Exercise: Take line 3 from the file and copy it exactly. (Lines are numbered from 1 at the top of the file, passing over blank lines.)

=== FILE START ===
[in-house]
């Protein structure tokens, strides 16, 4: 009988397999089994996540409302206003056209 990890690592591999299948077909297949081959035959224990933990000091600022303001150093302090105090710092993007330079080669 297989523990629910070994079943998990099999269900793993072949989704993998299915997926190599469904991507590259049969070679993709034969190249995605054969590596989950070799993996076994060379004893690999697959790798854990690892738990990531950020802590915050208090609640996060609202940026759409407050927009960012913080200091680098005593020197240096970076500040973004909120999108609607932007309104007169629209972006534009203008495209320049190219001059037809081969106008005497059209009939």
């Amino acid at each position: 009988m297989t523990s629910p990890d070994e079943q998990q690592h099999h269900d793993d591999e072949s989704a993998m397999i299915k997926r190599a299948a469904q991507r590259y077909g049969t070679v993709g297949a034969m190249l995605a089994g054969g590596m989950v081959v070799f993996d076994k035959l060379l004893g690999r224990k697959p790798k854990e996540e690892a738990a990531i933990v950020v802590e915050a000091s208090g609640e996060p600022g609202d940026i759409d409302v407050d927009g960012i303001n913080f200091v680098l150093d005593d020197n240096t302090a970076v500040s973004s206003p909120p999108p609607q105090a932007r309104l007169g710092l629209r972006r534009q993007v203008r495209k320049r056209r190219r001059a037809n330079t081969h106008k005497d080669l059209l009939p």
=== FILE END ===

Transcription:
């Amino acid at each position: 009988m297989t523990s629910p990890d070994e079943q998990q690592h099999h269900d793993d591999e072949s989704a993998m397999i299915k997926r190599a299948a469904q991507r590259y077909g049969t070679v993709g297949a034969m190249l995605a089994g054969g590596m989950v081959v070799f993996d076994k035959l060379l004893g690999r224990k697959p790798k854990e996540e690892a738990a990531i933990v950020v802590e915050a000091s208090g609640e996060p600022g609202d940026i759409d409302v407050d927009g960012i303001n913080f200091v680098l150093d005593d020197n240096t302090a970076v500040s973004s206003p909120p999108p609607q105090a932007r309104l007169g710092l629209r972006r534009q993007v203008r495209k320049r056209r190219r001059a037809n330079t081969h106008k005497d080669l059209l009939p």